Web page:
Newspaper Page Text
FRENCH ROADS TO US.E OIL.
The first locomo
tive on a French railroad to uee oil
?if you tell him to '"pick oat
the *-uit hg hit?" for his (Thrist
We*-,-, g rt?ally excellent a*?
blu?, bro "am and green, as wei'
as in extr??m?>iy n??at mixtur-v,
?I *^in, gray, bro**-n and blue.
Vour*-; m?n'j and conserv-attve
' "lotlels, in either sing?!?* or
; iouble braasters.
! $25 to $60
as fuel wa? "?rnt out on an experi-1
mental trip and hauled a ?heavy train'
with complete success. It Is an
nounced that railroad? in thia coun-'
try have planned to alter their enp.ne? '
?o a? to uae oil fuel instead of coal. :
and that 20O locomotives will be thua
KILLED AT FOOTBALL
MINNKAPOLIS. Minn.. Nov. I?**.?
Paul Johnson. nineteen years old,
captain of the high school football
team at Wayxata. a suburb, died yes
terday shortly after being injured in
a football game. Concussion of the
brain waa given as the cause of his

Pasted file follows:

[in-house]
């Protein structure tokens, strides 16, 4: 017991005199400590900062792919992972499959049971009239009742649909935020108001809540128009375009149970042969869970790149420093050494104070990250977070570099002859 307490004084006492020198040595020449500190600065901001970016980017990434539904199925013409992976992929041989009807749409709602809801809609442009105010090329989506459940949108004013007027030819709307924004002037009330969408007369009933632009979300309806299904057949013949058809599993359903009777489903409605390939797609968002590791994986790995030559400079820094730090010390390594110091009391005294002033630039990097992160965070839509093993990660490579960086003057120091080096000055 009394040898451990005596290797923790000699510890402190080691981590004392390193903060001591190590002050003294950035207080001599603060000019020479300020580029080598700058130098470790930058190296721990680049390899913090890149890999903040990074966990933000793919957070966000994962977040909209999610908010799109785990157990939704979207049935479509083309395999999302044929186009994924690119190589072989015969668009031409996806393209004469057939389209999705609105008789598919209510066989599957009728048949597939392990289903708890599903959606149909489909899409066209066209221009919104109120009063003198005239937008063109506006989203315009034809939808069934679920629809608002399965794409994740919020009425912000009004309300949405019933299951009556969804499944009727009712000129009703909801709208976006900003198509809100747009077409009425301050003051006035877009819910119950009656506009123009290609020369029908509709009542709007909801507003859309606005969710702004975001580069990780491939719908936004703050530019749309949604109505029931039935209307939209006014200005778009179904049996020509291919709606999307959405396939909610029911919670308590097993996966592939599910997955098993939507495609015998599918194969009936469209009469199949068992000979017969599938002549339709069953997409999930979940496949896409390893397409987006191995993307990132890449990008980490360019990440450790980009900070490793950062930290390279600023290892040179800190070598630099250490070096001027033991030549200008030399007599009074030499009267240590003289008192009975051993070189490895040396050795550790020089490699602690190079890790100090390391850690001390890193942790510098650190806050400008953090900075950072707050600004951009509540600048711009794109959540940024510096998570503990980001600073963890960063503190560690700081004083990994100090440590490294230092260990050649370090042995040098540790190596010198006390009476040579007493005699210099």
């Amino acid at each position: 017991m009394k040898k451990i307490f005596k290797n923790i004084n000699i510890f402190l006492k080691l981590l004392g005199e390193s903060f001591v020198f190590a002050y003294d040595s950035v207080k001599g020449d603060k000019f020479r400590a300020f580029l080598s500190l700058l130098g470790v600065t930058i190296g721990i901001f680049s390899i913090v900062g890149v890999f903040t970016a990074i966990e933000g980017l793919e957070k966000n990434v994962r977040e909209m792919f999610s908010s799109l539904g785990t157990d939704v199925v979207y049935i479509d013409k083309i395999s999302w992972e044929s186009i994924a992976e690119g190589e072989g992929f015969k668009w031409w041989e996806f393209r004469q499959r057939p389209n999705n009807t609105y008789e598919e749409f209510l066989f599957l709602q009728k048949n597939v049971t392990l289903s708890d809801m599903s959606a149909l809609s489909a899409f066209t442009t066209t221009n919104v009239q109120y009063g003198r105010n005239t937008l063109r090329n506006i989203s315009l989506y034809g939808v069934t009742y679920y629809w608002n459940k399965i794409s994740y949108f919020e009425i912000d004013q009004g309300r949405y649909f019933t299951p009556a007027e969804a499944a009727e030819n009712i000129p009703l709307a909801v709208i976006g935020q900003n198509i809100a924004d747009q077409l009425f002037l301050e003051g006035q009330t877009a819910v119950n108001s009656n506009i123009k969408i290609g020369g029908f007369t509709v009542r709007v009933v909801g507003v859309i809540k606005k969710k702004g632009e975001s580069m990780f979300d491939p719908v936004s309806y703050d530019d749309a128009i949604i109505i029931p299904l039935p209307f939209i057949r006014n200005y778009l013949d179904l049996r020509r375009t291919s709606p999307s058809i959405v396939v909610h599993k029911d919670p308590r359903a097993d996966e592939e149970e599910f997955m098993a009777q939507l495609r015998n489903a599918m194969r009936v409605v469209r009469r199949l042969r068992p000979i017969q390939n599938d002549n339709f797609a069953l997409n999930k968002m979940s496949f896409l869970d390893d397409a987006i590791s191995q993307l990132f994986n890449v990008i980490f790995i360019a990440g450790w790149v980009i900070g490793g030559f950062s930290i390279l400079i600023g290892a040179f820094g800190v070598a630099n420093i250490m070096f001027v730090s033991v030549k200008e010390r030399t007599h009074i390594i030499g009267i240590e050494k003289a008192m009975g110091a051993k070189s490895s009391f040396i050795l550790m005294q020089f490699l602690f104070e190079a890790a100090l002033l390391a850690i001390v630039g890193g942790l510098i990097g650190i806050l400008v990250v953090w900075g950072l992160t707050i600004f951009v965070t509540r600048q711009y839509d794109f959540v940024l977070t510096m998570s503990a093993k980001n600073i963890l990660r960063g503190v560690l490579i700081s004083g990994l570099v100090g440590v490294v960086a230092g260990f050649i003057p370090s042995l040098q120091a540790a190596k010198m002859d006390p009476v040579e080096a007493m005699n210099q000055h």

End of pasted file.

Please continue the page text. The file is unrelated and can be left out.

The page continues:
KILLED IN EXPLOSION
HE INSURED AGAINST
l-erman Dies in Blazing Shop After
Blaut Which He Had
Nat**?7 YORK, Nov. 27.-Albert See
wig, formerly a steward on board th?
German ateamships int?*rn<*<l in Ho
boken at the beginning of the war.
who hail established a prosperous an
tique business in Freehold, N. J., was
burned to death in hia shop there yea
Laden the Market Basket
Without Burdening the Purse
Leg of Lamb.20c lb.
Breast of Lamb.k:. 12?c lb.
Lamb Chops.20c lb.
Roast Beef .20c lb.
Sirloin Steak .23c lb.
Porterhouse Ste.ak.23c lb.
Stew Beef.121c lb.
I Fresh Ham.28c lb.
Fresh Shoulder.26ic lb.
Pork Chops .33c lb.
Smoked Bacon .35c lb.
Large Oui Tomatoes.15c c-an
Canned Corn.2 for 25c
Canned Peas.2 for 25c
1918 7th St. N. W.
Phone North 3697
Who Is Responsible For
Smashing the Treaty?
Jubilation reigned in some quarters when the Senate's emphatic rejection of the Treaty
of Versailles came as a sensational climax of one of the most bitterly fought political battles in